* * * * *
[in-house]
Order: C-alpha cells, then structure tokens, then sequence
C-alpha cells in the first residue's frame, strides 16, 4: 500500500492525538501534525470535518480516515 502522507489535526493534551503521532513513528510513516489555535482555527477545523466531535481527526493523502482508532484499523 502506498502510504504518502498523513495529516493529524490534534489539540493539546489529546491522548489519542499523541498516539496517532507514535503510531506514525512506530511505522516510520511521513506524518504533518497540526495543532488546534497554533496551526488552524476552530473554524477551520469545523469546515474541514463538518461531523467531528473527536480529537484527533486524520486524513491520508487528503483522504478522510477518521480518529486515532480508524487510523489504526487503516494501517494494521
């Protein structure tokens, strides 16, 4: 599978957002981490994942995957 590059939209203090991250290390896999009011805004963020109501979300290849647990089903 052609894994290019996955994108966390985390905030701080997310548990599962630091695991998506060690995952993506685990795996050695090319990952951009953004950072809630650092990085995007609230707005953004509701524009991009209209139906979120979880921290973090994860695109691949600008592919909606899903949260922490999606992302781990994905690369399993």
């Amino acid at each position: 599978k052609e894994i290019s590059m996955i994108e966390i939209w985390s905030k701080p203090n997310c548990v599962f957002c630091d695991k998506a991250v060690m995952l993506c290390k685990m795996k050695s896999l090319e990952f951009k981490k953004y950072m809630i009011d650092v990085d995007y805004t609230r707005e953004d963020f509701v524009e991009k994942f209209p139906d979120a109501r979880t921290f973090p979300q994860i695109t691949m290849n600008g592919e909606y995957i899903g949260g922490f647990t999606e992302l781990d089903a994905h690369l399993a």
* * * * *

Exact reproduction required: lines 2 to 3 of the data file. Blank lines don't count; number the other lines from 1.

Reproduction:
Order: C-alpha cells, then structure tokens, then sequence
C-alpha cells in the first residue's frame, strides 16, 4: 500500500492525538501534525470535518480516515 502522507489535526493534551503521532513513528510513516489555535482555527477545523466531535481527526493523502482508532484499523 502506498502510504504518502498523513495529516493529524490534534489539540493539546489529546491522548489519542499523541498516539496517532507514535503510531506514525512506530511505522516510520511521513506524518504533518497540526495543532488546534497554533496551526488552524476552530473554524477551520469545523469546515474541514463538518461531523467531528473527536480529537484527533486524520486524513491520508487528503483522504478522510477518521480518529486515532480508524487510523489504526487503516494501517494494521